Semafone, a UK company specialising in fraud prevention software used by call centres taking payments over the phone, is looking to increase the size of its operations following a £4m growth capital investment from BGF and a further £1m from Octopus Investments and other existing shareholders.
BGF invested in Semafone in October 2014 to support delivery of recent large contract wins and expansion in overseas markets.
Semafone’s DTMF masking payment method is patented in the US and UK and allows call centre operators and other businesses taking payments by phone to reduce Payment Card Industry Data Security Standard (PCI DSS) compliance costs by up to 80 percent. The technology anonymises sensitive credit and debit card details as they are keyed in by the customer during a telephone transaction and sends them directly to the bank, by-passing the call centre itself. Semafone also allows the call centre agent to maintain a dialogue with the customer during the transaction process, which reduces abandonment rates and provides a better customer experience than a fully automated service.
Based in Guildford, Semafone employs a team of over 50 and was founded by David Jackson and Charles Cooper-Driver in 2009; the board of directors is chaired by David Sear who is also group chief commercial officer at global payment specialist Skrill. The business, which has turnover of circa £5m, is on a high growth trajectory. In May 2014, Semafone became the first vendor to achieve three of the highest levels of accreditation in the payment security industry, PA-DSS, PCI Level 1 certification and being a registered Visa merchant agent.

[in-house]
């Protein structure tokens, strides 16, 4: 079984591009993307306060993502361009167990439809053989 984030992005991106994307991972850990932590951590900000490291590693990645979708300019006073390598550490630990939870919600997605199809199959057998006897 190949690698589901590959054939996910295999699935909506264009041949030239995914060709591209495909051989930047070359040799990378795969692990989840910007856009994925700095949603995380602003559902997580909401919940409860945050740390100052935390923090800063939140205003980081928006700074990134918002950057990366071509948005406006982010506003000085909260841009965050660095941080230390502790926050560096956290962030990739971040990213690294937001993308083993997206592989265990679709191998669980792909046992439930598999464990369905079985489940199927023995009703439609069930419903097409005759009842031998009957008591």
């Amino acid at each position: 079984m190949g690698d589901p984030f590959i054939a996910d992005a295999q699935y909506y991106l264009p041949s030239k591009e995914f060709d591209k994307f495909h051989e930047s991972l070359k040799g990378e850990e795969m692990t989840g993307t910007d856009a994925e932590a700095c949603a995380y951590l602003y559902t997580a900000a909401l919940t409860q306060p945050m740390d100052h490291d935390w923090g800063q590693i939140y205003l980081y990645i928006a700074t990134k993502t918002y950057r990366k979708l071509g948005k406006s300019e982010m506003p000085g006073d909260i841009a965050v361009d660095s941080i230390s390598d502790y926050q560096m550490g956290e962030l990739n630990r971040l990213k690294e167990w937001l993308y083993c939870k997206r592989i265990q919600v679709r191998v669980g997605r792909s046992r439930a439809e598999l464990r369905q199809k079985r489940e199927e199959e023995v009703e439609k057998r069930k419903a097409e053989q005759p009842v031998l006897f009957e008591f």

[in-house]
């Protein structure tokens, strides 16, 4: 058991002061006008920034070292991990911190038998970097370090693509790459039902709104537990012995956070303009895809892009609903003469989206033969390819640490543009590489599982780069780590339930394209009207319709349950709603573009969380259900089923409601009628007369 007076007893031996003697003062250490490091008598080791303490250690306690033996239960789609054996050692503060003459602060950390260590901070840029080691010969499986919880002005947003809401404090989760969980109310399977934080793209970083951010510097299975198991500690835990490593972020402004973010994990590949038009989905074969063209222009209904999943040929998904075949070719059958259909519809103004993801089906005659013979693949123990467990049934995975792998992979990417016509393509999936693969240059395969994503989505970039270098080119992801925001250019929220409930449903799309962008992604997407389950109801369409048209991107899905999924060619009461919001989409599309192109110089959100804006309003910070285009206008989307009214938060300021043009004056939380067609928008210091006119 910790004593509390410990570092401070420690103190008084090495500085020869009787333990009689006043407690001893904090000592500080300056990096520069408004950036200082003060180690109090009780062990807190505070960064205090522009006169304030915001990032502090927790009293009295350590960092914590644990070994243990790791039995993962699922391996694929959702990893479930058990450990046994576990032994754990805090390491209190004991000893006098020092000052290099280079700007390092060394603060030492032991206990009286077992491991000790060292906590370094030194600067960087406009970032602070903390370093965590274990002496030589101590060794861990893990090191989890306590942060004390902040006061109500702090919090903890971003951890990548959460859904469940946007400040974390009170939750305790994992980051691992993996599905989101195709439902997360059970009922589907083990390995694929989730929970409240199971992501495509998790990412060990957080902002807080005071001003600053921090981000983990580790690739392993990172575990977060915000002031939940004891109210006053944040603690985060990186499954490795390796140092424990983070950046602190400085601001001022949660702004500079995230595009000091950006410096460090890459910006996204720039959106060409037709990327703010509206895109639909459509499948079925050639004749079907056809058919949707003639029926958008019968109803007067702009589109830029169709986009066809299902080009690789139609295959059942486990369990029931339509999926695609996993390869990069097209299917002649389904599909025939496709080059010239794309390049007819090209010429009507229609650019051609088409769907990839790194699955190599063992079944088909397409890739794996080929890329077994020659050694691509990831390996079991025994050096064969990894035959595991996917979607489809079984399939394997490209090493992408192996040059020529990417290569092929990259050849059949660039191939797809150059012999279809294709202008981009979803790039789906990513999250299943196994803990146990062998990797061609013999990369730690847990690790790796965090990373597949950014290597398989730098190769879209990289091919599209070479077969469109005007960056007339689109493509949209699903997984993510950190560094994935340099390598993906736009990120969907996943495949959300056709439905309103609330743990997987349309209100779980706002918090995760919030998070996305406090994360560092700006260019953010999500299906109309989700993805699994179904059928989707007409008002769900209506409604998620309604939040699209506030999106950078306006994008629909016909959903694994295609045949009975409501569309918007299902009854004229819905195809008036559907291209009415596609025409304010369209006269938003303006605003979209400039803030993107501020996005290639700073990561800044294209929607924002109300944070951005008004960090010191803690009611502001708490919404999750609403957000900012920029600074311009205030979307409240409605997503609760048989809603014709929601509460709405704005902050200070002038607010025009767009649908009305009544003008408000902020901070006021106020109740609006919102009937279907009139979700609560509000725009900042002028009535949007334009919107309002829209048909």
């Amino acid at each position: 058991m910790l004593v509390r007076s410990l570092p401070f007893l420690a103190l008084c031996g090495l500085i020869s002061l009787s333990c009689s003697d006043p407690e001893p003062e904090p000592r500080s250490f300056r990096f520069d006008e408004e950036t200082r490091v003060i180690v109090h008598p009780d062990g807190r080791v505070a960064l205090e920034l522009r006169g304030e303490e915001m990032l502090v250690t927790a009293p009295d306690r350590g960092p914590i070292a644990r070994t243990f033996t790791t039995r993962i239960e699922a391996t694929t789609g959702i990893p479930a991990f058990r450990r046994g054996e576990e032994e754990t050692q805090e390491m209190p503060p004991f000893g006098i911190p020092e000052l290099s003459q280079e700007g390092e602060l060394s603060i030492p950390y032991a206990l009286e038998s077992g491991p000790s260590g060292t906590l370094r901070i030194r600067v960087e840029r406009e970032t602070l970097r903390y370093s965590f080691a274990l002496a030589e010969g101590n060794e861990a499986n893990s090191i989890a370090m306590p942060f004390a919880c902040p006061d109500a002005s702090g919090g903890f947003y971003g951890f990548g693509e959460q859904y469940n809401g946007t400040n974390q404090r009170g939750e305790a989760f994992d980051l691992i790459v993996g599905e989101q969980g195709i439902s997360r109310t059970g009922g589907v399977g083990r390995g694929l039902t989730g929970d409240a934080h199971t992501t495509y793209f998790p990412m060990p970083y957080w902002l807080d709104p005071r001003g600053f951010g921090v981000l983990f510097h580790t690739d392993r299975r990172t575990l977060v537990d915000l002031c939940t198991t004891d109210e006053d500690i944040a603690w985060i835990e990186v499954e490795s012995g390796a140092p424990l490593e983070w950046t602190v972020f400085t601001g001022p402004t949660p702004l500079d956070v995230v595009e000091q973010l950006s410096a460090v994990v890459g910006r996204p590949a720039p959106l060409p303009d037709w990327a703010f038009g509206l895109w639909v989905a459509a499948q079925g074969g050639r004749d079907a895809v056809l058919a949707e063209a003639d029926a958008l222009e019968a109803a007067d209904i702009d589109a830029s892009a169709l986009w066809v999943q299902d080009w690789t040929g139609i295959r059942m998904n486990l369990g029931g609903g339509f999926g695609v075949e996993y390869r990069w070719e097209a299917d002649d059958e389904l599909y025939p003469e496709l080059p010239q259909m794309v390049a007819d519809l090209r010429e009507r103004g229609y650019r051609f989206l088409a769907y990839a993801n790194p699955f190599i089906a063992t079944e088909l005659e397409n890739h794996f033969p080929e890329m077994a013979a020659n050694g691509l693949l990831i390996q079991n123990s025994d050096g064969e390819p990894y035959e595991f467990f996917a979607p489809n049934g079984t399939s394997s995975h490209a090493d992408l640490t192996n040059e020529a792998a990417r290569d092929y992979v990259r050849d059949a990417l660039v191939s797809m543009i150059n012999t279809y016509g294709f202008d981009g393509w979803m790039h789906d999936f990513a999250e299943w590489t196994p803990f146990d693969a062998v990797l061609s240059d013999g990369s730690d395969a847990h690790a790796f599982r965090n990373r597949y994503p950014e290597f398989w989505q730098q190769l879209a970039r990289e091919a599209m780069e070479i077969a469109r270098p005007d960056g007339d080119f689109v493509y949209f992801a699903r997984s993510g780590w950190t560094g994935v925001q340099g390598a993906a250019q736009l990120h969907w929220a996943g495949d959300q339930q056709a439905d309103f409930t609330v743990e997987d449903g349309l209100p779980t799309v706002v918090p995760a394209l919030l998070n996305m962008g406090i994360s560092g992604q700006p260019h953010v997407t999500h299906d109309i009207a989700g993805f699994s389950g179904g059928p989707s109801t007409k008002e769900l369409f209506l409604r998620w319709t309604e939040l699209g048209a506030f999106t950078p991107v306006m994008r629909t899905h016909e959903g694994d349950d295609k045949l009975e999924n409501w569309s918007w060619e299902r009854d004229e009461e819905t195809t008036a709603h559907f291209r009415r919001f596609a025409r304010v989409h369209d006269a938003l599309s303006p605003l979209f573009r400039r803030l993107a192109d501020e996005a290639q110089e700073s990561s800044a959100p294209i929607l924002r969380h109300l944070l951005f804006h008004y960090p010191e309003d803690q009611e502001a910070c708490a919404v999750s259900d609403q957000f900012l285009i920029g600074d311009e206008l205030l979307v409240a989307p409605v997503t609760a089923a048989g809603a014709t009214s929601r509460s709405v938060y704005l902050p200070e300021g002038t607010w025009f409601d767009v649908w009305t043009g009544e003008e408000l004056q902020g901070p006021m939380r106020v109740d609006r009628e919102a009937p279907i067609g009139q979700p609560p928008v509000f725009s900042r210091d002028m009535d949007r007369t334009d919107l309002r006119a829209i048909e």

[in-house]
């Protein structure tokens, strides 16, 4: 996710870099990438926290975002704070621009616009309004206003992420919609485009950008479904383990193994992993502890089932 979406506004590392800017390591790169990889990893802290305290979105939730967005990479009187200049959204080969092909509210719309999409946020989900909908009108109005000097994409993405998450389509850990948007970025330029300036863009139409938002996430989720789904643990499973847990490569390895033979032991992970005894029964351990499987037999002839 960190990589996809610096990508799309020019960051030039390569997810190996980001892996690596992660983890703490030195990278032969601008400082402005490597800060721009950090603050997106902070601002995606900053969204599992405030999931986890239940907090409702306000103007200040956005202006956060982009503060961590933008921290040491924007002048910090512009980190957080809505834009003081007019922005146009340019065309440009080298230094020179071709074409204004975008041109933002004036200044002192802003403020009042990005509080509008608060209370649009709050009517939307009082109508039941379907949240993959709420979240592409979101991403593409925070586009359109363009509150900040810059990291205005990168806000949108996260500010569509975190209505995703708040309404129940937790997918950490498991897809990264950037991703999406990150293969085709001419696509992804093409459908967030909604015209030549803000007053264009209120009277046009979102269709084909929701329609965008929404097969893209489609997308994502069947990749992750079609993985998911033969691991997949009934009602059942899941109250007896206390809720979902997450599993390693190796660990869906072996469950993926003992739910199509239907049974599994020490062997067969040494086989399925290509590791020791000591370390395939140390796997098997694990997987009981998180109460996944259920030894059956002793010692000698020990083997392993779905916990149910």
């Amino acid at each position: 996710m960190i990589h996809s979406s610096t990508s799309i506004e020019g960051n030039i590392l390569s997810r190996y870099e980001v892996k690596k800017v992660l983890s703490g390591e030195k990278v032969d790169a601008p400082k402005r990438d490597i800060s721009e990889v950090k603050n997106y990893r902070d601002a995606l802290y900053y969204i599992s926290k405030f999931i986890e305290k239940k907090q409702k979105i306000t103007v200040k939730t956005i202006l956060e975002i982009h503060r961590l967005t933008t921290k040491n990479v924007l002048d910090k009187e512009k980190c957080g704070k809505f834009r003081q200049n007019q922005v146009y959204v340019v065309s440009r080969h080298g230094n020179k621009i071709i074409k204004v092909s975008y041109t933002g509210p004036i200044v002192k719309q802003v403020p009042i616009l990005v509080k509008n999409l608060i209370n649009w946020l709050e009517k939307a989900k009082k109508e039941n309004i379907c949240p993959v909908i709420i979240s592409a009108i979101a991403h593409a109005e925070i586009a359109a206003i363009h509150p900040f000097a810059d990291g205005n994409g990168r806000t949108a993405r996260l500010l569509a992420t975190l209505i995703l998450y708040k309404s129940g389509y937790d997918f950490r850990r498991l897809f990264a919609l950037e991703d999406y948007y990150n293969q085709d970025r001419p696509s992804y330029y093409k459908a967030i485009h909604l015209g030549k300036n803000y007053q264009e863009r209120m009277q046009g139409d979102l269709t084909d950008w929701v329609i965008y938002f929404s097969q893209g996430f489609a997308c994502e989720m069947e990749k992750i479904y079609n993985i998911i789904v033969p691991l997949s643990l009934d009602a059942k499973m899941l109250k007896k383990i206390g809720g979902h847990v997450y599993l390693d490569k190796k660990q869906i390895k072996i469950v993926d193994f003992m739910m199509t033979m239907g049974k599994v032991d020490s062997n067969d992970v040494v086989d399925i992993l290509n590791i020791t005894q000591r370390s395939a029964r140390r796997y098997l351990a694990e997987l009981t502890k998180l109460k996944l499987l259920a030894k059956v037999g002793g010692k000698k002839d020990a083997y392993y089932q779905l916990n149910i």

Semafone’ s software is used by a host of blue-chip customers including Sky, Virgin Holidays, Talk Talk, Aviva Canada and Capita. In October 2013, Semafone signed a partnership contract with BT which will see it become a core part of BT’s call centre technology offering for its corporate customers.
The market for Semafone’s product has grown strongly in recent years, driven by high profile data breaches around the world that have dented consumer confidence and the reputation of major companies. The most recent large-scale attack was in September 2014 on US retailer Home Depot, resulting in the theft of 56 million customer records with an estimated “street” value of $3 billion.